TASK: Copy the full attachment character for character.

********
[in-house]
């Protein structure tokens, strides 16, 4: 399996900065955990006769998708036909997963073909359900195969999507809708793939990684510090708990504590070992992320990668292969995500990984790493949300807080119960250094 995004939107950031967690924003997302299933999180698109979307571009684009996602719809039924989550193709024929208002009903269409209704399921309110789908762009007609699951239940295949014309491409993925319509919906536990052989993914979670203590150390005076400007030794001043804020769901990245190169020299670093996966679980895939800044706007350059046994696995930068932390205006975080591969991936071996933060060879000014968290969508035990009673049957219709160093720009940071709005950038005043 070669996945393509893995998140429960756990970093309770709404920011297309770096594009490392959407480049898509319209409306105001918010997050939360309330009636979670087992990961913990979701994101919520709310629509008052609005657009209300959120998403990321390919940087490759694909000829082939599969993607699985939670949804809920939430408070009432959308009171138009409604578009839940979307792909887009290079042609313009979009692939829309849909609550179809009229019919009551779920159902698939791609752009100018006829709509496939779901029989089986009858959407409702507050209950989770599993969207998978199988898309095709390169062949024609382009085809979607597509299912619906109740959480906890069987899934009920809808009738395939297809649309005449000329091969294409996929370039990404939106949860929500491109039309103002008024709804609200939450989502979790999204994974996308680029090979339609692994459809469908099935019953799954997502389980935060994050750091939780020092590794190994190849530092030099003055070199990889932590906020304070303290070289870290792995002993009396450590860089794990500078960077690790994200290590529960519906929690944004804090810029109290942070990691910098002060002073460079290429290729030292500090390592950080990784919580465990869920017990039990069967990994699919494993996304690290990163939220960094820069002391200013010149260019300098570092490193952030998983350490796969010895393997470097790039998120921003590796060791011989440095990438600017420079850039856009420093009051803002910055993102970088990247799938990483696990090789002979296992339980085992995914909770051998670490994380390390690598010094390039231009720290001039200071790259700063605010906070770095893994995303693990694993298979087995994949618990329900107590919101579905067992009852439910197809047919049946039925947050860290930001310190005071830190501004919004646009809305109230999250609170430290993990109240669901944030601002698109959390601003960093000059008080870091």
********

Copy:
[in-house]
């Protein structure tokens, strides 16, 4: 399996900065955990006769998708036909997963073909359900195969999507809708793939990684510090708990504590070992992320990668292969995500990984790493949300807080119960250094 995004939107950031967690924003997302299933999180698109979307571009684009996602719809039924989550193709024929208002009903269409209704399921309110789908762009007609699951239940295949014309491409993925319509919906536990052989993914979670203590150390005076400007030794001043804020769901990245190169020299670093996966679980895939800044706007350059046994696995930068932390205006975080591969991936071996933060060879000014968290969508035990009673049957219709160093720009940071709005950038005043 070669996945393509893995998140429960756990970093309770709404920011297309770096594009490392959407480049898509319209409306105001918010997050939360309330009636979670087992990961913990979701994101919520709310629509008052609005657009209300959120998403990321390919940087490759694909000829082939599969993607699985939670949804809920939430408070009432959308009171138009409604578009839940979307792909887009290079042609313009979009692939829309849909609550179809009229019919009551779920159902698939791609752009100018006829709509496939779901029989089986009858959407409702507050209950989770599993969207998978199988898309095709390169062949024609382009085809979607597509299912619906109740959480906890069987899934009920809808009738395939297809649309005449000329091969294409996929370039990404939106949860929500491109039309103002008024709804609200939450989502979790999204994974996308680029090979339609692994459809469908099935019953799954997502389980935060994050750091939780020092590794190994190849530092030099003055070199990889932590906020304070303290070289870290792995002993009396450590860089794990500078960077690790994200290590529960519906929690944004804090810029109290942070990691910098002060002073460079290429290729030292500090390592950080990784919580465990869920017990039990069967990994699919494993996304690290990163939220960094820069002391200013010149260019300098570092490193952030998983350490796969010895393997470097790039998120921003590796060791011989440095990438600017420079850039856009420093009051803002910055993102970088990247799938990483696990090789002979296992339980085992995914909770051998670490994380390390690598010094390039231009720290001039200071790259700063605010906070770095893994995303693990694993298979087995994949618990329900107590919101579905067992009852439910197809047919049946039925947050860290930001310190005071830190501004919004646009809305109230999250609170430290993990109240669901944030601002698109959390601003960093000059008080870091």